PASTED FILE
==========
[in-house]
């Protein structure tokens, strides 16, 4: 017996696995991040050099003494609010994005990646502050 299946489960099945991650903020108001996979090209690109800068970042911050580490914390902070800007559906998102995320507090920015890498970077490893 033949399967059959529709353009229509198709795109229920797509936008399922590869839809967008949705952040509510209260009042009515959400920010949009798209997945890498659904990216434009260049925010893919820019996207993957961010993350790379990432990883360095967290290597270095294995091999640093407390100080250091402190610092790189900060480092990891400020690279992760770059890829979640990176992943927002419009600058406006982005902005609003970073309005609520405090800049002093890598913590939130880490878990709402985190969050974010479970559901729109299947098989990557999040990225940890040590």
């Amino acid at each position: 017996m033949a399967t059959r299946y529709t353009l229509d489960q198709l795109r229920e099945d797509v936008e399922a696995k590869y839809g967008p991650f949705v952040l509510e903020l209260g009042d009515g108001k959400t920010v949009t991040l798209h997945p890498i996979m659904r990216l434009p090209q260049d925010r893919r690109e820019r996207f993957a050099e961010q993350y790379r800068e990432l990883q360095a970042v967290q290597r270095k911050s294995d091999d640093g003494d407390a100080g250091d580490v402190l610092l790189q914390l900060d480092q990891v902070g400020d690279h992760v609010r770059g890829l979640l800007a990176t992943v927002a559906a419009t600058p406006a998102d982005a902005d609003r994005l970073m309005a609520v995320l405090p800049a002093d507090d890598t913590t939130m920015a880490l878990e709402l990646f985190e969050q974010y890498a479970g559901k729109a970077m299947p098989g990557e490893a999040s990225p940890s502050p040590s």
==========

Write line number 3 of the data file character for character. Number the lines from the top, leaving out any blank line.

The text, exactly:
């Amino acid at each position: 017996m033949a399967t059959r299946y529709t353009l229509d489960q198709l795109r229920e099945d797509v936008e399922a696995k590869y839809g967008p991650f949705v952040l509510e903020l209260g009042d009515g108001k959400t920010v949009t991040l798209h997945p890498i996979m659904r990216l434009p090209q260049d925010r893919r690109e820019r996207f993957a050099e961010q993350y790379r800068e990432l990883q360095a970042v967290q290597r270095k911050s294995d091999d640093g003494d407390a100080g250091d580490v402190l610092l790189q914390l900060d480092q990891v902070g400020d690279h992760v609010r770059g890829l979640l800007a990176t992943v927002a559906a419009t600058p406006a998102d982005a902005d609003r994005l970073m309005a609520v995320l405090p800049a002093d507090d890598t913590t939130m920015a880490l878990e709402l990646f985190e969050q974010y890498a479970g559901k729109a970077m299947p098989g990557e490893a999040s990225p940890s502050p040590s």